Chinsegut Hill: From activist owners to the hands of public universities

This is the third installment of a four-part series on USF’s Chinsegut Hill.

Chinsegut Hill’s beauty had not diminished, but it was the end of an era in 1954. Raymond Robins, the prominent political thinker who owned the estate for over 50 years with his wife Margaret, was dead. Robins had given the estate to the government when he lost his fortune in the Great Depression. He, in turn, was allowed to live on the site free of property tax.

With Margaret and Raymond Robins dead, the U.S. Department of Agriculture offered the summit of the hill — and the historic Manor House — for rent with an option to buy. The University of Florida signed a four-year lease and used the site as a library with a collection of 8,000 books about labor issues Robins had left behind. Botanical field trips visited regularly from Gainesville.

With the expiration of the lease in 1958, UF removed the valuable books and most of the furniture to Gainesville, effectively abandoning the property. USF took over the estate in 1958 by signing a four-year lease just as UF had. It became USF’s first building, as the structures on the Tampa Campus were still under construction. Administrators and faculty gathered at the site regularly for meetings and tea socials. To help improve the services of the budding university, faculty and administrators met at the manor with students to solicit advice.

USF signed a 20-year lease for the property in 1962. Since then, it has expended enormous effort to preserve and restore the property. In the 1960s, historic preservation was not considered very important. So-called “urban renewal” devastated Ybor City here in Tampa, and Chinsegut’s sprawling Manor House was valued at a mere $1,000 in 1962.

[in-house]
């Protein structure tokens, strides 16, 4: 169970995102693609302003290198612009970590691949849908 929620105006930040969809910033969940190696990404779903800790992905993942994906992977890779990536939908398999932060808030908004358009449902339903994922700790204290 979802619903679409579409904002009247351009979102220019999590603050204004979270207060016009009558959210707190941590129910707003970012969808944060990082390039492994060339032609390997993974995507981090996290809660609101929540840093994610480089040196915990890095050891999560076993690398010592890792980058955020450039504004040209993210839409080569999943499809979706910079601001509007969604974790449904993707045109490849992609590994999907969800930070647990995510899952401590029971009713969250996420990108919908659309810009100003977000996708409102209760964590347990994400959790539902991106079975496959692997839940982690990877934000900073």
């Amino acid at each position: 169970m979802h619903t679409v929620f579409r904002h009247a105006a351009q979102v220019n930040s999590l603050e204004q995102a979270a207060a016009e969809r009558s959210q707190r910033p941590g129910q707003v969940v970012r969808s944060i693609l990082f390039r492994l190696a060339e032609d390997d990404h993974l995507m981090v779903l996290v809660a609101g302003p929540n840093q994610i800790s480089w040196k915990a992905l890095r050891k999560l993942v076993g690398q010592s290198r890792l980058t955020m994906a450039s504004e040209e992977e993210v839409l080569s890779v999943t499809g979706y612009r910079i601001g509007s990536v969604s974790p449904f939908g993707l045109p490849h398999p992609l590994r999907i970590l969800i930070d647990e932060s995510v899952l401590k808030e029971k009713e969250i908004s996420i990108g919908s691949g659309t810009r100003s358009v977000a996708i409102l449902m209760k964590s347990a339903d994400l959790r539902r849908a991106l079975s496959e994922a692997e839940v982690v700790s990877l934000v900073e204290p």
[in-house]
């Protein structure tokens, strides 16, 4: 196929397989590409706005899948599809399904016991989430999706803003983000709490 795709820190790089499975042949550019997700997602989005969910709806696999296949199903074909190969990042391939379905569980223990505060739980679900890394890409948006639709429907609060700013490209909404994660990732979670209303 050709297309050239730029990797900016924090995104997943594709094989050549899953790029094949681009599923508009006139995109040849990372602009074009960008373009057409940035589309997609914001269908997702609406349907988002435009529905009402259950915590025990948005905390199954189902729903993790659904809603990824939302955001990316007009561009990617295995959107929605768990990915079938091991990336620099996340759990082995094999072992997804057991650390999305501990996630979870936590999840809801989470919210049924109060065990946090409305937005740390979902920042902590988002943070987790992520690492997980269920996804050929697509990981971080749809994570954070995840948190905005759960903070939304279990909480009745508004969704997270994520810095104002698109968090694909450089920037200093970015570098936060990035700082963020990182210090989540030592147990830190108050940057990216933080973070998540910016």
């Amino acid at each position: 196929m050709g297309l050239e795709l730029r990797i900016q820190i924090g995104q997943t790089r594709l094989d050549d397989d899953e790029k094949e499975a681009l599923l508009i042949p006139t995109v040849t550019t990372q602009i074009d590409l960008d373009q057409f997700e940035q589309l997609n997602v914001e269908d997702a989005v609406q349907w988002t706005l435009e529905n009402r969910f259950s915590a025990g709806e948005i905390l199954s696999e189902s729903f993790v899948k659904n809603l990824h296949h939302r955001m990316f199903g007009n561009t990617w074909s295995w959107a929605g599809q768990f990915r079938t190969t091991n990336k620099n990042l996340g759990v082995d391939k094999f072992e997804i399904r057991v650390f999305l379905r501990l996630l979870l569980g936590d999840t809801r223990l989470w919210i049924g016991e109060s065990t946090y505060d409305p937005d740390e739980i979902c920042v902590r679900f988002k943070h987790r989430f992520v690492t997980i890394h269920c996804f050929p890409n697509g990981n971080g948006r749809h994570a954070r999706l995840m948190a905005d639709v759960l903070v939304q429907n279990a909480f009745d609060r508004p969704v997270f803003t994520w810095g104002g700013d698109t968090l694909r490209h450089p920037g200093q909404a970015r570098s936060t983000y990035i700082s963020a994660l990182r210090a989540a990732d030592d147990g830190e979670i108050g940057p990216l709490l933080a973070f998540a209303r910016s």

Thankfully for Florida’s heritage, USF has had the vision to maintain and preserve the impressive mansion. Historic preservation is not easy or cheap, and credit is due to USF’s administration, Physical Plant, and Auxiliary Services for their invaluable contributions in preserving Florida’s history.

The federal government transferred the title of Chinsegut Hill from the USDA to USF in 1982, when the 20-year lease expired and USF fulfilled its obligations. In addition to saving the Manor House, USF installed cabins on the site in the 1970s. Other facilities include a dining room, a classroom, and a maintenance shop.

In recent years, new cabins have brought a raised level of comfort to the site. Visitors are sure to be impressed by the excellent facilities, the beautiful grounds, and the Manor House. USF should be proud of its preservation accomplishments at the hill.

You can help preserve history, too. Reserve cabins for a conference, family reunion, wedding, or retreat. Relax, walk the nature trails, play sports, and tour the Manor House, all while doing your part to preserve a wonderful piece of our heritage.

For more information about Chinsegut Hill, visit